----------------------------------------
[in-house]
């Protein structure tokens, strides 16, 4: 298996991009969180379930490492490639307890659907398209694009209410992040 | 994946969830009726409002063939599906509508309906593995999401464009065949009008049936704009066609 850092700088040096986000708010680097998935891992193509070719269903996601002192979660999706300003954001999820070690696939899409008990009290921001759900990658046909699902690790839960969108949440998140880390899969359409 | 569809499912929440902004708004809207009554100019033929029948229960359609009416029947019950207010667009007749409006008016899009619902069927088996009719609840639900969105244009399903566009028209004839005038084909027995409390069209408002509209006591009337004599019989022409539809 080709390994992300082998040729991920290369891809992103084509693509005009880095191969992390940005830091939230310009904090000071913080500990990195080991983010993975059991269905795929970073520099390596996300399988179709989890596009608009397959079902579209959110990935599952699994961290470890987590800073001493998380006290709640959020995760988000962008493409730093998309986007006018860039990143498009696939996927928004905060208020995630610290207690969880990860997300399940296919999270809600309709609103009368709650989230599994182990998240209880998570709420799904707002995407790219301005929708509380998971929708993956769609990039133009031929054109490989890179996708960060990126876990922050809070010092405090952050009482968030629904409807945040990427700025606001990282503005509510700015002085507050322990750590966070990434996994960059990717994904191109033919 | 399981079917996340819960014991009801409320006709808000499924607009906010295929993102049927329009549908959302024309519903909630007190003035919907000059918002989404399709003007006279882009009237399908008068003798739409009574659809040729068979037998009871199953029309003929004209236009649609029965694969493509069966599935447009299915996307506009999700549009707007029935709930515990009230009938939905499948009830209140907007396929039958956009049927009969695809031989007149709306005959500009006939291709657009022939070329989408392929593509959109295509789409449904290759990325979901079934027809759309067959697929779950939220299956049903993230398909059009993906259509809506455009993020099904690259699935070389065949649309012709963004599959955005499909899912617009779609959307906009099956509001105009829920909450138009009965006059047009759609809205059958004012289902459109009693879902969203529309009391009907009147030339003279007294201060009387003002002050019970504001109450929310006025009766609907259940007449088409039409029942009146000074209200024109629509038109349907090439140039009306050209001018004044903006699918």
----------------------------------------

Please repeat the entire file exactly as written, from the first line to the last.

[in-house]
């Protein structure tokens, strides 16, 4: 298996991009969180379930490492490639307890659907398209694009209410992040 | 994946969830009726409002063939599906509508309906593995999401464009065949009008049936704009066609 850092700088040096986000708010680097998935891992193509070719269903996601002192979660999706300003954001999820070690696939899409008990009290921001759900990658046909699902690790839960969108949440998140880390899969359409 | 569809499912929440902004708004809207009554100019033929029948229960359609009416029947019950207010667009007749409006008016899009619902069927088996009719609840639900969105244009399903566009028209004839005038084909027995409390069209408002509209006591009337004599019989022409539809 080709390994992300082998040729991920290369891809992103084509693509005009880095191969992390940005830091939230310009904090000071913080500990990195080991983010993975059991269905795929970073520099390596996300399988179709989890596009608009397959079902579209959110990935599952699994961290470890987590800073001493998380006290709640959020995760988000962008493409730093998309986007006018860039990143498009696939996927928004905060208020995630610290207690969880990860997300399940296919999270809600309709609103009368709650989230599994182990998240209880998570709420799904707002995407790219301005929708509380998971929708993956769609990039133009031929054109490989890179996708960060990126876990922050809070010092405090952050009482968030629904409807945040990427700025606001990282503005509510700015002085507050322990750590966070990434996994960059990717994904191109033919 | 399981079917996340819960014991009801409320006709808000499924607009906010295929993102049927329009549908959302024309519903909630007190003035919907000059918002989404399709003007006279882009009237399908008068003798739409009574659809040729068979037998009871199953029309003929004209236009649609029965694969493509069966599935447009299915996307506009999700549009707007029935709930515990009230009938939905499948009830209140907007396929039958956009049927009969695809031989007149709306005959500009006939291709657009022939070329989408392929593509959109295509789409449904290759990325979901079934027809759309067959697929779950939220299956049903993230398909059009993906259509809506455009993020099904690259699935070389065949649309012709963004599959955005499909899912617009779609959307906009099956509001105009829920909450138009009965006059047009759609809205059958004012289902459109009693879902969203529309009391009907009147030339003279007294201060009387003002002050019970504001109450929310006025009766609907259940007449088409039409029942009146000074209200024109629509038109349907090439140039009306050209001018004044903006699918």